Taiwanese baseball on the rise


Greetings to all. It has been an exciting first week of the season, and I can’t wait to see where it goes! My name is Misfit Nate and I will be blogging twice a week, every week right here on puckettspond for the upcoming season. While all of us here will be bringing you all things Twins and MLB, this blog space is dedicated to tracking news, stories and developments from all around the diverse world of baseball. That’s right, I will be blogging about the international markets, the players, the teams, the traditions, cultures, and histories. Most importantly, we will track what is going on around the planet, pinpointing ways in which multiple corners of the globe enrich the world’s greatest game.

More than one national anthem has already been sung, so let’s play ball!

Taiwanese baseball on the rise

This week we will profile the island nation of Taiwan, whose strong showing in the latest installment of the World Baseball Classic has gotten the attention of more than a few. Playing as Chinese Taipei in the tournament, the Taiwanese team upset rival Korea and made it to the final 8 teams for the first time in tournament history.

Baseball was originally brought to the island of Taiwan by Japanese colonists at the turn of the 20th century, and it has thrived. The game’s popularity is unrivaled on the island, with every meaningful performance by former New York Yankees star Chien-ming Wang being automatic front page news in his hayday.

Taiwanese baseball entered a golden age in the 1970s and 80s, which peeked interest in the sport. The trend was set off and perpetuated by a string of Little League World Series victories in those two decades. Since then, the game has never lost popularity.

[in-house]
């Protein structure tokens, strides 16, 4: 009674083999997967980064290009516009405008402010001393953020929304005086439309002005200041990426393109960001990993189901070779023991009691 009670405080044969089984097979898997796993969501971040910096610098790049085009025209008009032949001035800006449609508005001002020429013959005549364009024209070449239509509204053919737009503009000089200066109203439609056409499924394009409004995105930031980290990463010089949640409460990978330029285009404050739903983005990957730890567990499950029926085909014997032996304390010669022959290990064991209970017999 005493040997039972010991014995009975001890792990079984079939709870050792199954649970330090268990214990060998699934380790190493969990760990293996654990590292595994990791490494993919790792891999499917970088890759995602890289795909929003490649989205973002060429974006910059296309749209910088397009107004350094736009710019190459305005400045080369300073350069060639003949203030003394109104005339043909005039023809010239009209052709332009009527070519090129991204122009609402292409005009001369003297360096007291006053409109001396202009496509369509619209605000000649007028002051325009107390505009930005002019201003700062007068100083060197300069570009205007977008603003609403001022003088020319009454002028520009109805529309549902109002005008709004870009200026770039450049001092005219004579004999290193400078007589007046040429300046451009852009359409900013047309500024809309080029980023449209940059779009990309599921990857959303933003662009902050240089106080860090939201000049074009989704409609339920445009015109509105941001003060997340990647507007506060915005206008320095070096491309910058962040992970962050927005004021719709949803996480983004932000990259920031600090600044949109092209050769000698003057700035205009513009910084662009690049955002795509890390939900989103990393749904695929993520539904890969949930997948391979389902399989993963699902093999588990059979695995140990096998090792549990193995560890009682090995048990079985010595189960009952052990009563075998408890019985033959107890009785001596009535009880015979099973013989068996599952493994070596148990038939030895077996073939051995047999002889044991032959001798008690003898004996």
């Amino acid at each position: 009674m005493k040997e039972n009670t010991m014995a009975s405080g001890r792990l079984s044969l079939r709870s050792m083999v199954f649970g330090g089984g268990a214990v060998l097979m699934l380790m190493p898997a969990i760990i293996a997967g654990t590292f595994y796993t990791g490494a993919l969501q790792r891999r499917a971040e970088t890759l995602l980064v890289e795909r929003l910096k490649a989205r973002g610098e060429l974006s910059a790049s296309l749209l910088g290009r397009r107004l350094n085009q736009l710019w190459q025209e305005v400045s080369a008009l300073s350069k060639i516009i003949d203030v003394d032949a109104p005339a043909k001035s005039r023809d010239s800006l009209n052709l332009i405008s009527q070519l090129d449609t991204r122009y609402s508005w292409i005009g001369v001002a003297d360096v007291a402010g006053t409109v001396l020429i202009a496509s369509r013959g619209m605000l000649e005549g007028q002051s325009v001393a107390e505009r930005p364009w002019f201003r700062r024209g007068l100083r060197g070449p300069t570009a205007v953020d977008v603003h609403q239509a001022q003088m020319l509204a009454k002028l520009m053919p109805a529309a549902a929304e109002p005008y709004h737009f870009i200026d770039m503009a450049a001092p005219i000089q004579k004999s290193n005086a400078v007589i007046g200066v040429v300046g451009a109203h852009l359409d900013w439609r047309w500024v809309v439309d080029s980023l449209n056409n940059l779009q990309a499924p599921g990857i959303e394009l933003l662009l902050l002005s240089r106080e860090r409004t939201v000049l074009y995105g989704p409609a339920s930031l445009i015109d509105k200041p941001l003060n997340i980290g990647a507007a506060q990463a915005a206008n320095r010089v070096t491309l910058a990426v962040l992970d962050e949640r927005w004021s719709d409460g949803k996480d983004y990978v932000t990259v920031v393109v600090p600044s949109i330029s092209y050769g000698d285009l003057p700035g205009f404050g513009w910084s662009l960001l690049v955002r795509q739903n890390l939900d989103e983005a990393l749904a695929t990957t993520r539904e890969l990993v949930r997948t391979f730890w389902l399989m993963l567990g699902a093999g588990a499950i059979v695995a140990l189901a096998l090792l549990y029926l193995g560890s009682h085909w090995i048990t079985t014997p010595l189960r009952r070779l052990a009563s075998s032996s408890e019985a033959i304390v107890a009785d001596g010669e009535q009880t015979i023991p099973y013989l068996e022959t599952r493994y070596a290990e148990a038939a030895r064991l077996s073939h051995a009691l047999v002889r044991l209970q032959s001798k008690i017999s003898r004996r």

Offering a source of national pride to a country often excluded from mainstream international organizations, baseball is an outlet for the island nation to voice their pride. This quote, cited from a New York Times article written in 2009, provides perspective on what the sport means to the Taiwanese populace. From Professor Yu Jun-wei of National Taiwan Sport University in Taichung,

“In the past, we used baseball to raise our morale and reinforce our national identity. It still serves a political purpose. China always says we’re part of their territory. But we can use baseball to prove to ourselves and others that we still exist in international society.”

While neither the popularity of the sport nor its status as the Taiwanese national pastime are in question, the domestic market has sadly failed. The more than 20 year old Chinese Professional Baseball League has been riddled with scandals since its inception. The handful of teams, maxing out at 9 in the late 1990s, have seen the integrity of the game turned into a joke. Intricate gambling scandals at the highest levels of ownership have served to ravage the CPBL, to the point where the struggling league is down to only four teams. For decades the CPBL was essentially an outlet for Taiwanese organized crime, whose betting rings included nearly all major elements of the league, from the ownership down to the players themselves. The players, many of whom tossed games for cash, were on several occasions intimidated and physically harmed by mafioso-type characters, with one player even having a gun put in his mouth. The intimidation wasn’t purely to scare the players into submission, but was also a form of retribution for upsetting the plans of fixed games.

There is evidence that the trend is turning, as the Taiwanese authorities have cracked down on gambling rings and the league has come under new leadership, which has a zero tolerance approach to fixing games.

That said, the importance of Taiwanese baseball, for now, does not lie with the struggling CPBL. Since colonial times when baseball was a Japanese export to Taiwan, the best players have often found themselves going north to play. For over a century, Taiwanese ballplayers have typically looked for success in Japan, including Baltimore Orioles star Wei-yin Chen. The phenomenon of relocating to Japan is as old as the game itself on the island of Taiwan.